Once you’ve spent time mastering control over the 30 yard wedge shot on the driving range, now it’s time to practice hitting it to a green, such as the practice putting green.

You don’t want to start with hitting to the putting green from Day 1 if you don’t have good distance control yet.

This could be dangerous for hitting other people who are putting on the green. Master distance control at the range for a few weeks before you attempt to hit shots to the putting green.

Measure off 30 yards away from the green. Set down 10-15 golf balls and begin practicing hitting shots to a hole on the green.

The goal is to get the balls to finish within 10 feet or less of the hole starting out. Later, you can narrow this margin to 5 feet or less from the hole when hitting from 30 yards.

#6: Practice the 30 Yard Wedge Shot on the Golf Course

In addition to working on this shot on the practice area, you should also get some extra reps in out on the golf course while playing practice rounds.

Drop a few extra balls around 30 yards from the green on each hole and hit to the pin. See how close you can get your wedge shots each hole.

Doing this for 9 or 18 holes on every hole will add up to quite a few practice reps by the end of the round, building skill and confidence.

Practice from both the fairway and from the rough. Give yourself a couple different lies on the golf course since sometimes you might miss the green in the rough and other times you might come up short of the green in the fairway.

And if they have bunkers that are around 25-30 yards from the green, you might want to hit a few from there as well to learn how to hit the 30 yard shot from sand too.

#7: Use a Launch Monitor or Golf Simulator to Practice Distance Control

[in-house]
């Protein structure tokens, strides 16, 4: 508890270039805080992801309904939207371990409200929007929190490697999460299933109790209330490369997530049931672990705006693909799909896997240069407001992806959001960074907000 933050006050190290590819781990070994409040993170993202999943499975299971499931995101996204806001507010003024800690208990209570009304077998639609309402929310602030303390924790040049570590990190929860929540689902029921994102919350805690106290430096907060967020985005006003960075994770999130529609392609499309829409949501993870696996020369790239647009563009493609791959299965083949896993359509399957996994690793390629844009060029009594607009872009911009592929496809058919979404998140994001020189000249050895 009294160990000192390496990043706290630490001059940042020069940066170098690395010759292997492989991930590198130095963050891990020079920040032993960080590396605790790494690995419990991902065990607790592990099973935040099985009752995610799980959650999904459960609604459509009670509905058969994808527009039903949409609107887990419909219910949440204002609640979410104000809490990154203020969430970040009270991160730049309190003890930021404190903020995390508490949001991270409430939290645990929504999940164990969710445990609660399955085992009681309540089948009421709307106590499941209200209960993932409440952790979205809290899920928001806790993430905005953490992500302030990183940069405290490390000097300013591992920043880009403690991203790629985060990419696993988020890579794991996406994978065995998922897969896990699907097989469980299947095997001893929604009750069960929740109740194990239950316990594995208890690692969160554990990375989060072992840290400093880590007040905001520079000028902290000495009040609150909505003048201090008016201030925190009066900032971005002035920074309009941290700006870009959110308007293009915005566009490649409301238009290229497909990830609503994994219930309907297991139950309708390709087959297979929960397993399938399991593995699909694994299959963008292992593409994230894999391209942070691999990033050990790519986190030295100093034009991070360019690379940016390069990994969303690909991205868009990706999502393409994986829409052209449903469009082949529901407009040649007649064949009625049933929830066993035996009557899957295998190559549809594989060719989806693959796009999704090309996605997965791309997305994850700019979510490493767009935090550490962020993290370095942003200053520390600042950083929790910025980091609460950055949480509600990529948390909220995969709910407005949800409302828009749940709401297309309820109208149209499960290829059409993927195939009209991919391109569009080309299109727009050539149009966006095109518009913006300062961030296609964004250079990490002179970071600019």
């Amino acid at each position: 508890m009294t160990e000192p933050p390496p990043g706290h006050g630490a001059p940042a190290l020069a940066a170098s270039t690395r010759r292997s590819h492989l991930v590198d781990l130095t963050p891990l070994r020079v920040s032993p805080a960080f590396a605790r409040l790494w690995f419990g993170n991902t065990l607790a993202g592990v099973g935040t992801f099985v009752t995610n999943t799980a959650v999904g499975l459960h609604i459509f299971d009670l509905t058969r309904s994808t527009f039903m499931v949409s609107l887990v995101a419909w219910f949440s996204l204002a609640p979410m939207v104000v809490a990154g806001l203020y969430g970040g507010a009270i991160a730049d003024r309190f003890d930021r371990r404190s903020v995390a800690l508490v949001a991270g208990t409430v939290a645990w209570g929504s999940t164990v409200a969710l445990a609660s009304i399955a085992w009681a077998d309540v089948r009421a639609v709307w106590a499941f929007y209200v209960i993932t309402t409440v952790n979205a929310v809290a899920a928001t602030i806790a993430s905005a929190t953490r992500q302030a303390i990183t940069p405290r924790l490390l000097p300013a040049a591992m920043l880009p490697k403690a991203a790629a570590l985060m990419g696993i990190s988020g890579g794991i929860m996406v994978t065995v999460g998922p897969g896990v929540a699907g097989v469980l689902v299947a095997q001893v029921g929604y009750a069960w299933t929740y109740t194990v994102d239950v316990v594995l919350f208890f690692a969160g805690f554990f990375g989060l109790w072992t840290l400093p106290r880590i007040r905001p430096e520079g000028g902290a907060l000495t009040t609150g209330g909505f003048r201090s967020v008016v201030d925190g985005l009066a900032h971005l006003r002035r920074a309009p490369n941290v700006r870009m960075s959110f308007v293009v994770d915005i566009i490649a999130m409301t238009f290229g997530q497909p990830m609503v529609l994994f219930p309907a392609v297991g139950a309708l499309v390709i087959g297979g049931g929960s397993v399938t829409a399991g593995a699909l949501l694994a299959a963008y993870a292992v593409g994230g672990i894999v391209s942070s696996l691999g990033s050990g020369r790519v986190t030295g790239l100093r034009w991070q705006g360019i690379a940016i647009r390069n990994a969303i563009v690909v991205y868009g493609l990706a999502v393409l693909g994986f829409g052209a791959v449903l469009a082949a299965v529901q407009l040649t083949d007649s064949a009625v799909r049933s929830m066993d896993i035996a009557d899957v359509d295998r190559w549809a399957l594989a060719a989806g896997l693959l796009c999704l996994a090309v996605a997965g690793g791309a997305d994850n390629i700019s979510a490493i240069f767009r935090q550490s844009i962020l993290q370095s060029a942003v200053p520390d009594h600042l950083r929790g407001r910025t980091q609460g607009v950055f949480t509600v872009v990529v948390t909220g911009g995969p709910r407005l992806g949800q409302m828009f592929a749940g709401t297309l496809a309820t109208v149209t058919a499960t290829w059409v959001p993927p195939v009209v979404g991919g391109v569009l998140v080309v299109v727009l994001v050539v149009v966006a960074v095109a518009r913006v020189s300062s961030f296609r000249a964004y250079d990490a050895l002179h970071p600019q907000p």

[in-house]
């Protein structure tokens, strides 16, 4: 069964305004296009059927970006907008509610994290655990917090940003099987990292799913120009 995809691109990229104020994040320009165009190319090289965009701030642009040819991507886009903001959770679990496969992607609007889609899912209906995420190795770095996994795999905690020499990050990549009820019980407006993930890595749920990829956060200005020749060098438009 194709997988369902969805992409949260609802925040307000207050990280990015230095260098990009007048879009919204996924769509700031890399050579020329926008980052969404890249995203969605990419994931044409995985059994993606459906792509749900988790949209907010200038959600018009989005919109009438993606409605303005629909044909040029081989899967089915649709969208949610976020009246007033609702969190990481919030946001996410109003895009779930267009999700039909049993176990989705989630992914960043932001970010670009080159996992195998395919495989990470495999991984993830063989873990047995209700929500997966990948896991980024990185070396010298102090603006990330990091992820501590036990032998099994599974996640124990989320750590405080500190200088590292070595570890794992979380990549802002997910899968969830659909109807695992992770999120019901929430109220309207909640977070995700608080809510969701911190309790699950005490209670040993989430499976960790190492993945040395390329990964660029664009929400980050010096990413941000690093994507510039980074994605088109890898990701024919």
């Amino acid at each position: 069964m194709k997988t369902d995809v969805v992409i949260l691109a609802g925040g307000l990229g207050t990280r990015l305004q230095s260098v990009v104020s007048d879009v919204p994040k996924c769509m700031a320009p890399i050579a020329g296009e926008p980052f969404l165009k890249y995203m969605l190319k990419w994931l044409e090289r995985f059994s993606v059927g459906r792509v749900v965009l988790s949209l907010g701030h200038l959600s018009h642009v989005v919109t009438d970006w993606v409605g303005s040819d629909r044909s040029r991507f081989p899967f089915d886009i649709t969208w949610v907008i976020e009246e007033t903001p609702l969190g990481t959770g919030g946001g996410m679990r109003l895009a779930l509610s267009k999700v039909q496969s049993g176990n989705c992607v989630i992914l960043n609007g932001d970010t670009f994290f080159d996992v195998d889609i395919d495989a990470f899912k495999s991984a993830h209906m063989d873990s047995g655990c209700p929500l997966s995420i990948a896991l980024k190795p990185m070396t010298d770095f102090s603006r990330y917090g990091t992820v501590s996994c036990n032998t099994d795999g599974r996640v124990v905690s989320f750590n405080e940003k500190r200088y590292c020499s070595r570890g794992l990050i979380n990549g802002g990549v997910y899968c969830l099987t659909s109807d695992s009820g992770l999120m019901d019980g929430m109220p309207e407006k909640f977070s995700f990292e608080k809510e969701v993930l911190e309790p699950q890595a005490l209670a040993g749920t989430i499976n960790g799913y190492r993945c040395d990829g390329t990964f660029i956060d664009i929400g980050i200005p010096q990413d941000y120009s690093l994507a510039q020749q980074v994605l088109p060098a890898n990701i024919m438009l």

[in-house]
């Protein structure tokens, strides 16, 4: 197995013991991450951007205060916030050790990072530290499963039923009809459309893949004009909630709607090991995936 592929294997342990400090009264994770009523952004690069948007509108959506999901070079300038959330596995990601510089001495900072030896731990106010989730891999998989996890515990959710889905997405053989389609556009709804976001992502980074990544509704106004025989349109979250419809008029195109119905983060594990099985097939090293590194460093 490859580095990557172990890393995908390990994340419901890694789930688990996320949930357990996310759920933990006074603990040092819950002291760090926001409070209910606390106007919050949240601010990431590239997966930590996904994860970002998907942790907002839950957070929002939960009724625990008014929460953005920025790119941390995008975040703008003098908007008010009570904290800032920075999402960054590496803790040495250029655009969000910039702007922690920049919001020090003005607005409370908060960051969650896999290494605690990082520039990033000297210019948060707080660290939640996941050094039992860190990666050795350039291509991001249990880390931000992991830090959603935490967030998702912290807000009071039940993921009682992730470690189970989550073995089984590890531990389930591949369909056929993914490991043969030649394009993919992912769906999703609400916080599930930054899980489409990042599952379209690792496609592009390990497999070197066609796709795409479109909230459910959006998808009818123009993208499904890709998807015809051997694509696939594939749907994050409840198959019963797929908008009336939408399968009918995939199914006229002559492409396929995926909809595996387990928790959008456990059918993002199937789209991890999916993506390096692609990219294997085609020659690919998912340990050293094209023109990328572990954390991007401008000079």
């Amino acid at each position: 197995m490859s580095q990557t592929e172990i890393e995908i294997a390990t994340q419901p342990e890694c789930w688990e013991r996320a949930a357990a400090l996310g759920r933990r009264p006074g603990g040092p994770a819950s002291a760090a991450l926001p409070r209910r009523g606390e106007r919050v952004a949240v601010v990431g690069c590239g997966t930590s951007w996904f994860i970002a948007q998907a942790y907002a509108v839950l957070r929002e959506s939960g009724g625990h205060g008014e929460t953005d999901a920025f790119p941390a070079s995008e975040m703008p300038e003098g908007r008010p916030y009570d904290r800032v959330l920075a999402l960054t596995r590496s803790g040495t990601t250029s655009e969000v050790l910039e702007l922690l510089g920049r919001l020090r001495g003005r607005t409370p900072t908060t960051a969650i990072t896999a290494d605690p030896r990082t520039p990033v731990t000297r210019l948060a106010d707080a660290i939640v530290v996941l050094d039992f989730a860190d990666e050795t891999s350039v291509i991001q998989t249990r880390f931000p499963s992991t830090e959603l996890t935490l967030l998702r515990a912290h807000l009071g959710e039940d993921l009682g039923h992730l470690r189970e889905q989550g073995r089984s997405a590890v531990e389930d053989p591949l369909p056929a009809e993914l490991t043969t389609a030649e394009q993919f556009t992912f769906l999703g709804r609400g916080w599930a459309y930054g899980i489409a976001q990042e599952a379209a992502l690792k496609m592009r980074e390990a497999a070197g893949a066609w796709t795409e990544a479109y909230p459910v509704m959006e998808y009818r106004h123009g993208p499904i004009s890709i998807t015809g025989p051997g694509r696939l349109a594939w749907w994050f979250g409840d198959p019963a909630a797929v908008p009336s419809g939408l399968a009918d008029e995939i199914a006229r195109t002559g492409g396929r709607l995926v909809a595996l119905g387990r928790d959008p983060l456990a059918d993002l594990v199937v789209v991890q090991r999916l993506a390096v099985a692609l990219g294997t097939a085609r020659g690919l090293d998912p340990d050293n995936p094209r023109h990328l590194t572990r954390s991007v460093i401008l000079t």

You can also practice the 30 yard shot by using a golf launch monitor device that tells you how far you hit each golf shot each time you make a swing in front of the device.

Or if you have access to an indoor golf simulator at home or at a local facility, this can make for a good way to practice distance control with your wedge shots.

I recommend buying a hitting net for the backyard at home as well as a launch monitor. Spend a half hour hitting balls into the net working on feel and use the launch monitor for feedback after each swing to see how far the wedge shot would have gone.

Working on this shot at home can quickly build your distance control, learning what a 30 yard shot feels like. You get to practice different backswing lengths and swing tempos until you create the 30 yard shot.

Overall, these are the best tips for quickly improving from 30 yards with your short game. It’s a golf shot you’ll want to become skilled at and use during your golf rounds to save par or setup birdie chances on the putting green.

Work on distance control with your wedges by using targets to hit to or using a launch monitor to get distance feedback after each shot you hit.

Learn what the 30 yard shot looks like visually as well as what it feels like when you make a certain backswing and forward swing with a certain tempo each time.

Golf Practice Plans to Follow

Thanks for reading today’s article!

Nick Foy – Golf Instructor

nick foy golf academy